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Scientific Productivity and Impact of the Top 100 PD Investigators Analyzed in Landmark Study

by Kathy Jones on  June 11, 2011 at 8:51 PM Research News   - G J E 4
The publication of a landmark study in which both traditional and innovative scientometric approaches have been employed to identify the top 100 Parkinson's disease (PD) investigators since 1985 has been announced by IOS press.
 Scientific Productivity and Impact of the Top 100 PD Investigators Analyzed in Landmark Study
Scientific Productivity and Impact of the Top 100 PD Investigators Analyzed in Landmark Study
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The study also measures their scientific productivity as well as the impact of their contributions to the field. The article appears today in the inaugural issue of the Journal of Parkinson's Disease.

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This milestone analysis has been conducted by Aaron A. Sorensen, a noted expert in the fields of scientometrics and bibliometrics and currently Clinical Research Industry Specialist at GE Healthcare, and David Weedon, a Publishing Consultant based in London, formerly Managing Director of Biology Reports Ltd. While the study employs traditional bibliometric techniques to rank investigators, the authors have utilized innovative metrics to complement traditional tools that do not always give a full picture of the impact of a researcher's work.

"The number of citations an article receives is widely accepted as a measure of its impact," commented Sorensen and Weedon. "There has not, however, been a broad analysis of the PD research literature to assess, in a comprehensive manner, the impact and productivity of the top investigators, which this study aims to provide. It is interesting to note that approximately half the names in the Top 20 for the last decade are names that did not appear in the Top 20 for the last 25 years."

The authors have compiled a list of the 100 most cited PD researchers since 1985. The top 20 researchers identified are:

  1. Lees, Andrew J, University College London
  2. Marsden, C David, University College London
  3. Agid, Yves, Pitié - Salpêtrière University Hospital, Paris
  4. Lang, Anthony E, Toronto Western Research Institute
  5. Olanow, C Warren, Mount Sinai School of Medicine, New York, NY
  6. Brooks, David J, Imperial College London
  7. Jenner, Peter, King's College London
  8. Mizuno, Yoshikuni, Juntendo University School of Medicine, Tokyo
  9. Fahn, Stanley, Columbia University, New York, NY
  10. Benabid, Alim-Louis, Joseph Fourier University, Grenoble
  11. Goetz, Christopher G, Rush University Medical Center, Chicago, IL
  12. Quinn, Niall P, University College London
  13. Pollak, Pierre, Joseph Fourier University, Grenoble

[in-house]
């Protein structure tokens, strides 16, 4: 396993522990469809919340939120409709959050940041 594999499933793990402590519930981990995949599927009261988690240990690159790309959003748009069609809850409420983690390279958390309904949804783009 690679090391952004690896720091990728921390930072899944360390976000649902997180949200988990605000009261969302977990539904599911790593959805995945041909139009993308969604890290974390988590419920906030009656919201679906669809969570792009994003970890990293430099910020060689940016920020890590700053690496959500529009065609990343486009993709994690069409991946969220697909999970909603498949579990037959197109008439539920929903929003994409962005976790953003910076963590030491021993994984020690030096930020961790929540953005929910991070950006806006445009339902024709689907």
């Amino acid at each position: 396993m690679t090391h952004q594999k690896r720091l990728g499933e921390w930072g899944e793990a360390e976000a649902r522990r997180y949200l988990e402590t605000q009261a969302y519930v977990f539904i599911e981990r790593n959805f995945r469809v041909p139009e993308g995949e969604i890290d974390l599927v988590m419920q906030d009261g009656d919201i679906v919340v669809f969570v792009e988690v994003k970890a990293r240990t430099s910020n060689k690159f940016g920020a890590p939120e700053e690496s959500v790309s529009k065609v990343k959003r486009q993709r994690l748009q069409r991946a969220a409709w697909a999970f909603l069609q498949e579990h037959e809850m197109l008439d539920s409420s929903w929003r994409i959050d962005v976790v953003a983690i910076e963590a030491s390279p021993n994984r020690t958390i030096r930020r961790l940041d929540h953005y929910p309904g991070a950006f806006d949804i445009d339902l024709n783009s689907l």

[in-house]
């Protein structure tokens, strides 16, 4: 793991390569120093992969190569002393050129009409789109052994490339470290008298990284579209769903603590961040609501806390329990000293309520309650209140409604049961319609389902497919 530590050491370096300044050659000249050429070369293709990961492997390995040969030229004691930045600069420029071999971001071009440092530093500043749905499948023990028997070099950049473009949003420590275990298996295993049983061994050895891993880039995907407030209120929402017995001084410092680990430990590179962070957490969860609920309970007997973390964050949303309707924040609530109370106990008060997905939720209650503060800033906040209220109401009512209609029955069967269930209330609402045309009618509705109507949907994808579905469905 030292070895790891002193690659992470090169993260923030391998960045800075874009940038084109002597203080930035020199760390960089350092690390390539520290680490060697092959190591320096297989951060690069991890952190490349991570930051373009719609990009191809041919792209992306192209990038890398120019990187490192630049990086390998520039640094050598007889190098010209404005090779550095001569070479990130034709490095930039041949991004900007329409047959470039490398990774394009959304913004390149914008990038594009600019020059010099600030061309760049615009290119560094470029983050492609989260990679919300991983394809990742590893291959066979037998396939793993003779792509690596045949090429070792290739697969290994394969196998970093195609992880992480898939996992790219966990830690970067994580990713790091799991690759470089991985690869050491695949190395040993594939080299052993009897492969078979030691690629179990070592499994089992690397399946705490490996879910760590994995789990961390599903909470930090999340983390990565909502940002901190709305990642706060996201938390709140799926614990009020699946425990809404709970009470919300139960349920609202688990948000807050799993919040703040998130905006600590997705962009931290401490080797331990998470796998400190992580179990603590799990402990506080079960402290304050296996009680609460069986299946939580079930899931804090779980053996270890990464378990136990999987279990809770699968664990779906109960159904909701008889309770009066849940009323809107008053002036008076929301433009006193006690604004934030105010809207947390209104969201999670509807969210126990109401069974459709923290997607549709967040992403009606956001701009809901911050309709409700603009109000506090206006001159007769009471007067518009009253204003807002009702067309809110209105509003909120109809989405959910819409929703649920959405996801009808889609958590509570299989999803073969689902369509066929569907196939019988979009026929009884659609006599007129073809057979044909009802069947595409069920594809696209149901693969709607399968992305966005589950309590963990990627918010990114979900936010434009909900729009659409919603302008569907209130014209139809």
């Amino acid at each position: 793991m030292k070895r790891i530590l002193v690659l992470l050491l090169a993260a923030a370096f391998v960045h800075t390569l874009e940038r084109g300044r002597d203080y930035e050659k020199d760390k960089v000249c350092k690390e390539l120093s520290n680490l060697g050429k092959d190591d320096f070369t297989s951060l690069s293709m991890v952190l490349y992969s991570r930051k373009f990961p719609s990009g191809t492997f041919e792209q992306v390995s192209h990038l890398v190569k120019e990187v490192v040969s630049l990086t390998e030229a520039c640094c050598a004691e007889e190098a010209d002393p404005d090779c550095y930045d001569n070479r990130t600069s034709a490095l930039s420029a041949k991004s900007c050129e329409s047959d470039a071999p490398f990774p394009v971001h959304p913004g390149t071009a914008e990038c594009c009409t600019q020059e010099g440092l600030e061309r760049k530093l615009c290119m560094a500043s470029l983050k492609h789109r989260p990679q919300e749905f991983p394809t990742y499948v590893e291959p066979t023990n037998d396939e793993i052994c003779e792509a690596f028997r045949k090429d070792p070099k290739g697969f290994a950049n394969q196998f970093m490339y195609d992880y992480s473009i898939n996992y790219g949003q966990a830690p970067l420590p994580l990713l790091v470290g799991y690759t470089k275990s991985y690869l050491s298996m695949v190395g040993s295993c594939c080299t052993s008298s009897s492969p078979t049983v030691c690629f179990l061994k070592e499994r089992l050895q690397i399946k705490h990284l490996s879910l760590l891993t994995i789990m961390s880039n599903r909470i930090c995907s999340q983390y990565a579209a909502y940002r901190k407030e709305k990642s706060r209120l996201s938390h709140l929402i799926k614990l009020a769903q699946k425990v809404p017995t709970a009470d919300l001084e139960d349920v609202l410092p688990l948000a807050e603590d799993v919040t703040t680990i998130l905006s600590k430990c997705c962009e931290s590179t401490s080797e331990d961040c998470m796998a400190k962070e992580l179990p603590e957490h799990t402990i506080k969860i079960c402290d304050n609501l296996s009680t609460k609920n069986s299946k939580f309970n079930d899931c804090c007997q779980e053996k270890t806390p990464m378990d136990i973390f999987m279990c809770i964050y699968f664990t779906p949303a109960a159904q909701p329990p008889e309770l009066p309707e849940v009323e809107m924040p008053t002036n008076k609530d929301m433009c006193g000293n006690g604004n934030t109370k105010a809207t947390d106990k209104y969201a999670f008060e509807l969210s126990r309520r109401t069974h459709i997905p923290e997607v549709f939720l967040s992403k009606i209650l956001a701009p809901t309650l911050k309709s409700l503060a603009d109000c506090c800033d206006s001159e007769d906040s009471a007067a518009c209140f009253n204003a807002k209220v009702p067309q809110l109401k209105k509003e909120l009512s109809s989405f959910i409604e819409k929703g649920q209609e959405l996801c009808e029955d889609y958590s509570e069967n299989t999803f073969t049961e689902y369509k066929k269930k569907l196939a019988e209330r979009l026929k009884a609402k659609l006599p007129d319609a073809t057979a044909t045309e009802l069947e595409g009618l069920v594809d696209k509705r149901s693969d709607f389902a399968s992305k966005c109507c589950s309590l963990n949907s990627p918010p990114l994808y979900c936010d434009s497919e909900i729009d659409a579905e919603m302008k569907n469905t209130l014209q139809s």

14. Hirsch, Etienne C, Pitié - Salpêtrière University Hospital, Paris
  15. Koller, William C, University of North Carolina, Chapel Hill, NC
  16. Lozano, Andres M, University of Toronto
  17. Riederer, Peter, Universität Wüzburg
  18. Jankovic, Joseph, Baylor College of Medicine, Houston, TX
  19. Daniel, Susan E, University College London
  20. Tanner, Caroline M, The Parkinson's Institute, Sunnyvale, CA


In order to get a sense for how the PD "impact landscape" might have changed in the 21st century, a Top 100 of the last decade was determined. The analysis revealed the names of a considerable number of "rising stars", who have made significant contributions to the PD literature, often through molecular or genetic approaches. The Top 20 identified are:

  1. Lang, Anthony E, Toronto Western Research Institute
  2. Farrer, Matthew, Mayo Clinic, Jacksonville, FL
  3. Lees, Andrew J, University College London
  4. Olanow, C Warren, Mount Sinai School of Medicine, New York, NY
  5. Singleton, Andrew, National Institute of Aging - NIH, Bethesda, MD
  6. Przedborski, Serge, Columbia University, New York, NY
  7. Wood, Nicholas W, University College London
  8. Pollak, Pierre, Joseph Fourier University, Grenoble
  9. Benabid, Alim-Louis, Joseph Fourier University, Grenoble
  10. Poewe, Werner, Innsbruck Medical University
  11. Jankovic, Joseph, Baylor College of Medicine, Houston, TX
  12. Fahn, Stanley, Columbia University, New York, NY
  13. Hardy, John, University College London
  14. Agid, Yves, Pitié - Salpêtrière University Hospital, Paris
  15. Lozano, Andres M, University of Toronto
  16. Albanese, Alberto, Universita Cattolica del Sacro Cuore, Milan
  17. Goetz, Christopher G, Rush University Medical Center, Chicago, IL
  18. Dawson, Ted M, Johns Hopkins University, Baltimore, MD
  19. Cookson, Mark R, National Institute on Aging - NIH, Bethesda, MD
  20. Maraganore, Demetrius M, Mayo Clinic - Minnesota, Rochester, MN


In addition, newer bibliometric methods were used as a means to assess productivity and impact. Researchers were ranked using H-indices (a measure of an author's highly-cited body of work), and "broad impact" citations were introduced as a novel way of identifying those scientists whose PD work has a large "ripple effect" beyond the PD research community.

Parkinson's disease is the second most common neurodegenerative disorder, affecting 1𔃀% of the population over the age of 65. It is characterized by loss of brain cells (neurons) from the mid-brain which use the neurotransmitter dopamine to help control voluntary movements.



Source: Eurekalert
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